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MSc Project: Discrimination nets for fast quantum reasoning

MSc Project Proposal: # Discrimination nets for fast quantum reasoning

Possible supervisors: Lucas Dixon,

`core-matching-tmp`

directory.
Algorithm Design

Formal methods: Specification Verification and Testing

Programming Languages and Functional Programming

Software Engineering

Formal methods: Specification Verification and Testing

Programming Languages and Functional Programming

Software Engineering

To investigate discrimination nets for the graph-based presentations
of compact closed categories and how this can speed up reasoning about
quantum information processing.

An important branch of research into quantum information has shown that quantum systems can be described as graph-based presentations of compact closed categories [1,2]. Additional structure, beyond that of the compact closed category, is captured as equations between graphs. Important characteristics of a quantum system can be seen graphically. For instance, separable states (non-entanglement) corresponds to disconnected components in a graph. By rewriting the graphical presentations, quantum information processing can be simulated and properties of quantum systems can be proved.

The process of rewriting graphs requires the left-hand side of a graphical rule to be found (matched) inside the graph being rewritten. When rules are stored in a list, the time to find the matching graphs increases linearly with the number of rules. This results in rewriting being prohibitively slow. The traditional solution employed by tree-based rewriting systems is to use a discrimination nets [3] to efficiently filter out most rewrites (typically in time logarithmic to the number of rules).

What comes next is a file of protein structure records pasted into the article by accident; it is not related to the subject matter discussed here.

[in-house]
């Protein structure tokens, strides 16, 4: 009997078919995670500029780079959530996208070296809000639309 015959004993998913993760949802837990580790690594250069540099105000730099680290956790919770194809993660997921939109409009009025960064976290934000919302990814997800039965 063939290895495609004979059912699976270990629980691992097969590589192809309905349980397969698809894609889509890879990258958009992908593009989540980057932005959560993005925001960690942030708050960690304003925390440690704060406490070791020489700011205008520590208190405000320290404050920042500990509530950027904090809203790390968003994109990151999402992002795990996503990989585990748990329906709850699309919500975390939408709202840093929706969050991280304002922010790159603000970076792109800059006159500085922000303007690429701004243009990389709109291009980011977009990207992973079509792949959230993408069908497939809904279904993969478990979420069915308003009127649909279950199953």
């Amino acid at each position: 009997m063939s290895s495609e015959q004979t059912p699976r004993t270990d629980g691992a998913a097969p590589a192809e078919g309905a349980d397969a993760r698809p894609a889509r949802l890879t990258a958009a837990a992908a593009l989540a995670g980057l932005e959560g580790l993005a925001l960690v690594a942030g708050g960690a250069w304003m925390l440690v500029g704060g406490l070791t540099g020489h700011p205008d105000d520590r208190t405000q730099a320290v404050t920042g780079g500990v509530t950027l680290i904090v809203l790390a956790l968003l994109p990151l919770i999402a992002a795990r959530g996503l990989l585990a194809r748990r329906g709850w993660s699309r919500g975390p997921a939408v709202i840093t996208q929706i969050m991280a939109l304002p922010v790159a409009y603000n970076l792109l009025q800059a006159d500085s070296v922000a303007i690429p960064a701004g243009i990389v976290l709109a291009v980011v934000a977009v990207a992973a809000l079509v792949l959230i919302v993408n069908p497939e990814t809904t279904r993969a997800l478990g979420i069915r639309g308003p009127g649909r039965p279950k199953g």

The aim of this project is to create a discrimination-net like algorithm for the graph-based presentations of compact closed categories. The project can be taken in a couple of directions, depending on the interests of the student:

- A more software-engineering based project would design, implement and empirically evaluate discrimination nets for the Quantomatic system [4].
- More theoretical analysis would design the algorithm, consider unification and/or investigate properties of the algorithms (such as correctness, completeness and run-time).

Nothing special; access to a DICE machine.

Students undertaking this project will need to be able to quickly understand the graph-matching definitions in [2]. However, given this, there are a variety of ways to tackle this project, from relatively easy metrics for filtering graphs, which can easily be implemented, to more a in-depth algorithm design and analysis.

Either knowledge of algorithms and run-time analysis, or familiarity with functional programming is needed.

- [1] A Categorical Quantum Logic. S. Abramsky, R. Duncan. In Mathematical Structures in Computer Science, 16 pages 469-489. 2006. http://www.comlab.ox.ac.uk/files/344/cql.pdf
- [2] Graphical Reasoning in Compact Closed Categories for Quantum Computation. L. Dixon and R. Duncan. Annals of Mathematics and Artificial Intelligence: Volume 56, Issue 1 (2009). http://dream.inf.ed.ac.uk/projects/quantomatic/papers/reasoning-graphically-amai08.pdf
- [3] Flatterms, discrimination nets, and fast term rewriting. Jim Christian. Journal of Automated Reasoning. 1993. http://www.springerlink.com/content/v5721675r8p0q301/
- [4] Quantomatic. http://www.dream.inf.ed.ac.uk/projects/quantomatic/